Previously we paid little attention to the conversion differences because we were explicitly analyzing the null hypothesis. This time we need to pay attention to that difference. Therefore let's let $w$ be the "win" that version B has over version A. That is, $r_B = (1 + w)r_A$. (Of course $w$ could be negative, in which case B would be losing...) Substituting this into the equation that we had in the previous article we find that:

$$\begin{eqnarray} \text{Portion that are A} & = & \frac{1}{1 + \frac{r_B}{r_A}} \\ & = & \frac{1}{1 + \frac{(1 + w)r_A}{r_A}} \\ & = & \frac{1}{2 + w} \end{eqnarray}$$ And $$\begin{eqnarray} \text{Portion that are B} & = & 1 - \text{Portion that are A} \\ & = & 1 - \frac{1}{2 + w} \\ & = & \frac{2 + w}{2 + w} - \frac{1}{2 + w} \\ & = & \frac{1 + w}{2 + w} \end{eqnarray}$$

In the first article we found a workable procedure by running a simulation of the null hypothesis, with a cutoff rule that would always stay within the maximum error bound that we were willing to accept. We'd like to do something similar this time, but now our procedure will need to be designed to reliably detect some win $w$ with acceptably few errors, hopefully within the maximum number of conversions that we are willing to throw at the test.

Let us start with the distribution of errors. The best way to minimize mistakes from random fluctuations is to wait until we collect all of the conversions that we are willing to test. But what if one version is really bad? Businesses justifiably do not want to risk losing a lot of conversions in return for a small improvement in statistical certainty. Therefore we need to make early decisions, even though that creates the possibility of early mistakes.

The next simplest choice we could make is to spread our errors evenly. More precisely we'll have an error rate $\text{err}$ and at any point that we potentially make a decision we'll only add $\text{err}$ to our errors in our target scenario.

Obviously you would want to automate this calculation. So I wrote yet another program to make that easy. Here is a sample run (note, the large $n$ is a default cutoff that we do not expect to actually reach):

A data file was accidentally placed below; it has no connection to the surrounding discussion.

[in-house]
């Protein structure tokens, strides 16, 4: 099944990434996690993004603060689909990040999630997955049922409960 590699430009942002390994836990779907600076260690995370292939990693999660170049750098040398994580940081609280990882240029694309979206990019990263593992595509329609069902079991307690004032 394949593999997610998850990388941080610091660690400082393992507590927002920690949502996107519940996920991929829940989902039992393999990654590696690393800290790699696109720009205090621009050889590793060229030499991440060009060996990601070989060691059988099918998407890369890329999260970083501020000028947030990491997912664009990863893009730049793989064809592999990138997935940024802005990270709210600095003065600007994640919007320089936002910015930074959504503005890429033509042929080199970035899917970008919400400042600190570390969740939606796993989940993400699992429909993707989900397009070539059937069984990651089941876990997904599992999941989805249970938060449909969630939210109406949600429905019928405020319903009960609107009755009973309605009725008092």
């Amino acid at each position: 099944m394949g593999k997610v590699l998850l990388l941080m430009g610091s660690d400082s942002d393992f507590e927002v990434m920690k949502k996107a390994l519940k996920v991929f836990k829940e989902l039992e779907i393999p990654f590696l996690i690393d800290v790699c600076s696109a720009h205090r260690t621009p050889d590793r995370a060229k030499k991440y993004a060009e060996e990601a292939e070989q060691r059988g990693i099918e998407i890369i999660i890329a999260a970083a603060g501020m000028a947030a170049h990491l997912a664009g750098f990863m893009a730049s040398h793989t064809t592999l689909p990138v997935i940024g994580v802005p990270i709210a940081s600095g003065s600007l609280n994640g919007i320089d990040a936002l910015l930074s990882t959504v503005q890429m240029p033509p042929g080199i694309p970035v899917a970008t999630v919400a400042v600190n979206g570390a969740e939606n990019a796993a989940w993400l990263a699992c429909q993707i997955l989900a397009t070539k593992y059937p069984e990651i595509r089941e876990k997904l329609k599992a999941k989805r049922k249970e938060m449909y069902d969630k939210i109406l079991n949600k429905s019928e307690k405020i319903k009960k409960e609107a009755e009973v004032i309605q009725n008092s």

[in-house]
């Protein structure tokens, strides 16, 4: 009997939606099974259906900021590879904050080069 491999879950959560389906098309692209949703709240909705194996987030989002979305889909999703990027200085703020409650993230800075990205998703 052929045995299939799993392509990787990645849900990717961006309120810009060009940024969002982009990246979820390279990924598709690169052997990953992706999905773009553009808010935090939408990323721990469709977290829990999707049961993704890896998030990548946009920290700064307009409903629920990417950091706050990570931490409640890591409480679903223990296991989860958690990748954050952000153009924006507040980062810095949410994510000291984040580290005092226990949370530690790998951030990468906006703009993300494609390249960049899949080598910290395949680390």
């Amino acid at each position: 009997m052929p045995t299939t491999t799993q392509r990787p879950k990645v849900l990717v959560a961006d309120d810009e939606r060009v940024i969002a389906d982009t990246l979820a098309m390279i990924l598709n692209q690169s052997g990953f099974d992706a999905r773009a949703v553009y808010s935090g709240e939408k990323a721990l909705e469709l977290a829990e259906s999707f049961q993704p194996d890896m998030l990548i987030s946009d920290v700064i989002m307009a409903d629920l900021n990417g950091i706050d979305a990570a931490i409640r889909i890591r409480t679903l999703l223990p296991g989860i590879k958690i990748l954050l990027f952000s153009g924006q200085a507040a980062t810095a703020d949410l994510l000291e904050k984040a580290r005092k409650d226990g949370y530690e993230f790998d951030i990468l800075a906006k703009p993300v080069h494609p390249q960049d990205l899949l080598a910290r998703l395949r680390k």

$ bin/find-fixed-conversion-limits --win 0.05 --error-rate 0.00002 --output procedure.txt $VAR1 = { 'n' => 1000000000, 'win' => '0.05', 'error_rate' => '0.00002', 'errors' => '0.0449936124013646', 'remaining_errors' => 0, 'last_error' => '1.63301770741095e-05', 'last_decision' => 6701, 'right' => '0.955006387598635' };

Using this, and scenarios with a win of $5\%$, here is a graph of the decision procedures that we'd generate for a win of $5\%$ and a variety of low error rates. (The error rates have to be very low, because they are the error rate per decision, and we want to get to an acceptable cumulative error rate after thousands of observations.):

As we hoped, these rules guarantee a (possibly incorrect) answer after a finite number of conversions. There is clearly a connection between the error rate, the win, and the stopping point. Working this out analytically would be complicated, but we do not need to do that. We can just do a binary search to come up with decision procedures that stop at the desired place. Which capability I built into the previous program. So here are, for different error rates, the corresponding decision procedures that will stop by 10k conversions (actually they stop at 9,999 so that an exact tie is impossible). The underlying wins that are assumed in the scenarios are not shown:

Each of these curves provides a reasonable trade off between making very few mistakes early on, and stopping the test as soon as it is clear which side of the dividing line we'll wind up on at 10k conversions. But we need to arbitrarily choose one. Because I dislike making too many preventable bad mistakes, I'll choose an error rate that makes $\text{threshold} * \text{error-rate} = 0.01$. In the above graph that is the a $\frac{0.01}{10000} = 0.000001 = 0.0001\%$ error rate.